SELECTING YOUR BEST CHOICES:
|BTF trend tools are available in either a daily interval plot spanning 6 months, or a weekly
interval plot, spanning 2 years using forecasts made on each Thursday of the period. Each BTF picture provides a table of specific current
end-of-day price and high (red) and low (green) extremes of forecast price at the the most recent, indicated
date. These are the plotted values for the rightmost vertical bar of the pictured trend of
forecasts. The heavy dot (white) is the current price.|
Key to understanding the content of the BTF pictures is the balance between upside prospect and downside exposure in each forecast. Investors typically set action decisions based on the balance between these dimensions. Example: "I won't buy a stock unless it offers at least four times as much upside as drawdown exposure." Or, When a stock I own has five times as much downside exposure as its remaining upside, it's time to stop reaching for more, and get out."
To make these balances easier to deal with -- once familiarized with the measure -- a simple yardstick is available, the Range Index. It tells what proportion of that top-to-bottom vertical line in the BTF picture above lies below the current price dot. The smaller the Range Index, the cheaper the subject is, in terms of its upside to downside. Example: A Range index of 20 is a forecast that has four times as much upside (100-20=80, 80/20=4) as its downside.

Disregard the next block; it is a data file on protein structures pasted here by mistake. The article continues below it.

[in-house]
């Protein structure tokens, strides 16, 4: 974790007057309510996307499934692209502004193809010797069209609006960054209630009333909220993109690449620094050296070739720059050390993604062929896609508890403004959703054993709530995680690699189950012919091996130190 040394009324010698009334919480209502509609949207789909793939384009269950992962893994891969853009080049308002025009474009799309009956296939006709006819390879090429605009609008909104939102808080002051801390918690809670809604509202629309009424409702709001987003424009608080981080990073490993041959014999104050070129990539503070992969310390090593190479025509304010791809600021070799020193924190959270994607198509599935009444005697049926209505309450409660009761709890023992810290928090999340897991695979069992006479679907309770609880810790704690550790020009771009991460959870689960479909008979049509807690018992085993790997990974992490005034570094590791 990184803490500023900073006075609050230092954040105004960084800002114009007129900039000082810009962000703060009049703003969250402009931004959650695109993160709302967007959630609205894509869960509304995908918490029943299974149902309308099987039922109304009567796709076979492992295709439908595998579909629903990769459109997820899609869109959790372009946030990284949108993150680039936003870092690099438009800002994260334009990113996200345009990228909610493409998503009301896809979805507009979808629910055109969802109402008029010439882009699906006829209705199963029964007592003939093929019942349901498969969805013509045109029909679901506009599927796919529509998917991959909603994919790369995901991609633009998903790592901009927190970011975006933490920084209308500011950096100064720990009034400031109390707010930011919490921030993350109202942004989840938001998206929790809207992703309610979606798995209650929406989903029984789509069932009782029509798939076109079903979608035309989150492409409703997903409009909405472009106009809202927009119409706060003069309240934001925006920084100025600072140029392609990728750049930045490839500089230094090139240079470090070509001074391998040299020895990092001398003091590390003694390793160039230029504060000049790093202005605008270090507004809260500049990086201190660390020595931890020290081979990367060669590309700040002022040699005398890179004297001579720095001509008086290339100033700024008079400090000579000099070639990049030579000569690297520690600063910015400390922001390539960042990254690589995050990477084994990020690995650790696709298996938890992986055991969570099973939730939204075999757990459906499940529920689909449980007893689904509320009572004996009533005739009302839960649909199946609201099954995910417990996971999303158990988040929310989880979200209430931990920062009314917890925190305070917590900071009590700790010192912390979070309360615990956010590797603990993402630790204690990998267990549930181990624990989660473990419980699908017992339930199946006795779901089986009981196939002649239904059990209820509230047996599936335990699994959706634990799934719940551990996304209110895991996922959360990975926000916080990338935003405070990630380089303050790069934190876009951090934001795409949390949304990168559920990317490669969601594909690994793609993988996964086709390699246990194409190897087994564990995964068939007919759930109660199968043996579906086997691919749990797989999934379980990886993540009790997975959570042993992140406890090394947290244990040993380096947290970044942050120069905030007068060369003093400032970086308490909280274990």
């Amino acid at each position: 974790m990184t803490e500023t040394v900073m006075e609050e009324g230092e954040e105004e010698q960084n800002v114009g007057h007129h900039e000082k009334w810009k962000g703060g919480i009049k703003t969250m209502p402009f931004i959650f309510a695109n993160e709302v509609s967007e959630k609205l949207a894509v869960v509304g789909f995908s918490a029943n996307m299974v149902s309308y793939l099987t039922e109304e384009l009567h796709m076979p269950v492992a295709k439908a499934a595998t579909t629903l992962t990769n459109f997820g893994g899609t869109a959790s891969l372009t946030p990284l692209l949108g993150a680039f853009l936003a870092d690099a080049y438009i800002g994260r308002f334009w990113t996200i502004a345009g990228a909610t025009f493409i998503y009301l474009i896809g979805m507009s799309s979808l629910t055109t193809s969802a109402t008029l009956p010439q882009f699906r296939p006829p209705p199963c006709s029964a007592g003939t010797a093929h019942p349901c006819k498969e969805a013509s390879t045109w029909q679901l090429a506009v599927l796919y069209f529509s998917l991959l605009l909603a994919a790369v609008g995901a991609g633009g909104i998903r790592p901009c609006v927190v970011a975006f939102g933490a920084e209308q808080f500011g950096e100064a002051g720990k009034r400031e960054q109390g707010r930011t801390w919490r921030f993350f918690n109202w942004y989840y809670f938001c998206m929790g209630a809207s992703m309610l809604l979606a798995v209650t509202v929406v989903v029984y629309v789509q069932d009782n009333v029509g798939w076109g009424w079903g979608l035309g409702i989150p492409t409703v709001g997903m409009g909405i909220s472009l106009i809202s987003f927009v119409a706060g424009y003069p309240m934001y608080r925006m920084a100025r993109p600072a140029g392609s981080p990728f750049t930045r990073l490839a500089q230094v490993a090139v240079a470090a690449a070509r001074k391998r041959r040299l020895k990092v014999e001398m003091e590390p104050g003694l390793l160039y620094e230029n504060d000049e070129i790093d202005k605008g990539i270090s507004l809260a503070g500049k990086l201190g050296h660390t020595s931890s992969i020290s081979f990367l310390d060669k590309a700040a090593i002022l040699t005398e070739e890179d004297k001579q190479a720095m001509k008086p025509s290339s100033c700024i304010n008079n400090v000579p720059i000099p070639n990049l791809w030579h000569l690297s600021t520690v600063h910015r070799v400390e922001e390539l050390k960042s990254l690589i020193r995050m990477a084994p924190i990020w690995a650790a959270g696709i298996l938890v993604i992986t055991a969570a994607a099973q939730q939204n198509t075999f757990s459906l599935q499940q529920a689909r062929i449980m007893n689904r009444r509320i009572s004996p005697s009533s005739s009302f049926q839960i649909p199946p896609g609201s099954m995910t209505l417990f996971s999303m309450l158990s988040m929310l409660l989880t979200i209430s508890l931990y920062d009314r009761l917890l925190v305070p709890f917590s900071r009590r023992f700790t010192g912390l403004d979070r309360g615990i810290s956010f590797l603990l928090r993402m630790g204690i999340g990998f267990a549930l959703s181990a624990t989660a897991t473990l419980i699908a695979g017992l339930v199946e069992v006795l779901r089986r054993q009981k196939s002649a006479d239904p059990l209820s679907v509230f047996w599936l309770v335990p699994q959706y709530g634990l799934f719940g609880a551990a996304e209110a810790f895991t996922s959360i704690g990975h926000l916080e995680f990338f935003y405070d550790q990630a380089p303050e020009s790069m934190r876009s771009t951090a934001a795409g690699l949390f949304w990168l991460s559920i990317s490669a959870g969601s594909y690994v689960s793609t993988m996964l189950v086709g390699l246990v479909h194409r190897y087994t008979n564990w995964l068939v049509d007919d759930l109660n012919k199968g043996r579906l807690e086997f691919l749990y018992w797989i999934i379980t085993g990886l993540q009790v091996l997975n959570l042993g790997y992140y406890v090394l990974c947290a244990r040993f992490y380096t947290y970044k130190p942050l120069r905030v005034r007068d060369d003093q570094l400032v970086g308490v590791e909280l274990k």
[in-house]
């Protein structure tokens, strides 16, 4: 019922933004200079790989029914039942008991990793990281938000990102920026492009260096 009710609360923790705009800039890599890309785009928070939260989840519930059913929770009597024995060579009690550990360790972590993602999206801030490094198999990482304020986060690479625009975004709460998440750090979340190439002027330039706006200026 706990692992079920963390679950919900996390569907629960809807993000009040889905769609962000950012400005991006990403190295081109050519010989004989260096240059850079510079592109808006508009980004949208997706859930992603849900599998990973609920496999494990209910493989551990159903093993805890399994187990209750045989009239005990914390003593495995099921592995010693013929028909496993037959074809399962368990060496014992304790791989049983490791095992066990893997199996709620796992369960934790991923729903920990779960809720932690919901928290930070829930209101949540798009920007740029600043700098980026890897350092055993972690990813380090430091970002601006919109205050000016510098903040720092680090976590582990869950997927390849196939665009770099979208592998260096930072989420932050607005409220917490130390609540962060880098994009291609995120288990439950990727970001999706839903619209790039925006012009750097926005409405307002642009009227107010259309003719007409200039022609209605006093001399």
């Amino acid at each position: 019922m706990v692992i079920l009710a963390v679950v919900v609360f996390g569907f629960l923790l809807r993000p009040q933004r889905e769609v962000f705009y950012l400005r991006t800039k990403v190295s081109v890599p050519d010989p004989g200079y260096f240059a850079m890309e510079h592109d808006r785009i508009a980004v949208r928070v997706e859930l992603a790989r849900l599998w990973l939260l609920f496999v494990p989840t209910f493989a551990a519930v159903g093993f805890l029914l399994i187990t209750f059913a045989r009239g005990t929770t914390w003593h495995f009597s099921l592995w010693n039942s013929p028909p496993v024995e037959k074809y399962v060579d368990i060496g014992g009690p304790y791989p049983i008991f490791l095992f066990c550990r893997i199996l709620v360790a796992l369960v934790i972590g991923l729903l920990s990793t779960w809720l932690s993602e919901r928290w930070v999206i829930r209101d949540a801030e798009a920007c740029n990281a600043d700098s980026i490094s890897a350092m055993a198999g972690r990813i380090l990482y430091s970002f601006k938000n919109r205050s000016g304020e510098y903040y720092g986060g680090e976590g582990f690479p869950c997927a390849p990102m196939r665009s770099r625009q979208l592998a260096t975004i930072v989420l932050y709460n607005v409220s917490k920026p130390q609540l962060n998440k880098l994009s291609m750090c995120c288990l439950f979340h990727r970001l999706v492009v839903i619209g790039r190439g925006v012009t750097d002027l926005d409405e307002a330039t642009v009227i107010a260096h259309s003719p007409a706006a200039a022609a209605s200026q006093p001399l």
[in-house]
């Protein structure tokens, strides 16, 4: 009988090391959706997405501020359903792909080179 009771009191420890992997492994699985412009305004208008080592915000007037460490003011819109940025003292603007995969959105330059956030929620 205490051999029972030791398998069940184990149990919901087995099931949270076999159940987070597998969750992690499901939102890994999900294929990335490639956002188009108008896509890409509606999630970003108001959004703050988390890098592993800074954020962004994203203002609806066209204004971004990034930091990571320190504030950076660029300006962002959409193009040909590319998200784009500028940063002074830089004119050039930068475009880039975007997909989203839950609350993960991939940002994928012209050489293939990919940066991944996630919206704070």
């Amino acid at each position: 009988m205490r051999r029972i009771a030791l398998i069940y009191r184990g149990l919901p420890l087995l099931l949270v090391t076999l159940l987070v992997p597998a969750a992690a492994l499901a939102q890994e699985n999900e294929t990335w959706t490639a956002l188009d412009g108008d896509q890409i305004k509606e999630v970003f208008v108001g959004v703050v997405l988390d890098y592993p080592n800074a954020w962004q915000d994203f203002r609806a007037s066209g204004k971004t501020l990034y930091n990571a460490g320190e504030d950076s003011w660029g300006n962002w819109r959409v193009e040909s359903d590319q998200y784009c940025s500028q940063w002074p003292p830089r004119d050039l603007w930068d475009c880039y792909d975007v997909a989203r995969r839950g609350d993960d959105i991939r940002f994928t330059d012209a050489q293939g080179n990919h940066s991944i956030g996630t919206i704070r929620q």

Our example investor can look at an investment candidate stock that has a Range Index of 20 to see how often in the past a standard investment policy would have been profitable, and by how much, if it had been bought every time it had a Range Index of 20.
The illustrated data table tells that for SPY at the time, out of the last 1383 days there were 161 with Range Indexes at least as attractive as 33 (twice as much upside as down). Following a policy of wanting a sell-target price of at least as high at each day's forecast, and not being willing to hold any investment longer than 3 months, there were 73% of the 161 buy opportunities that would have been closed out at gains. Including the losses, the average gain would have been 3.5% and taken ten weeks (of 5 trading days). That produced an annual rate of return of +19%, with an average maximum drawdown exposure in all 161 cases of -1.8%
Many far better opportunities than are present in this illustration are available every day.
A horizontal bar may appear above the picture's bottom line, between small zero and 100 numbers. When present it measures the subject's past reward~risk tradeoff ranking, as "better than" that percent of other alternatives in our 2400-issue population.
Another metric provided with the BTF is a thumbnail sketch of the Range Index history for the prior 5 years, if the stock, fund, or index has existed for that long. Below are two examples, the first having a full history of 1261 samples and one with a shorter history. The number at the top corresponds to the current Range Index for that day, or the most recent data available.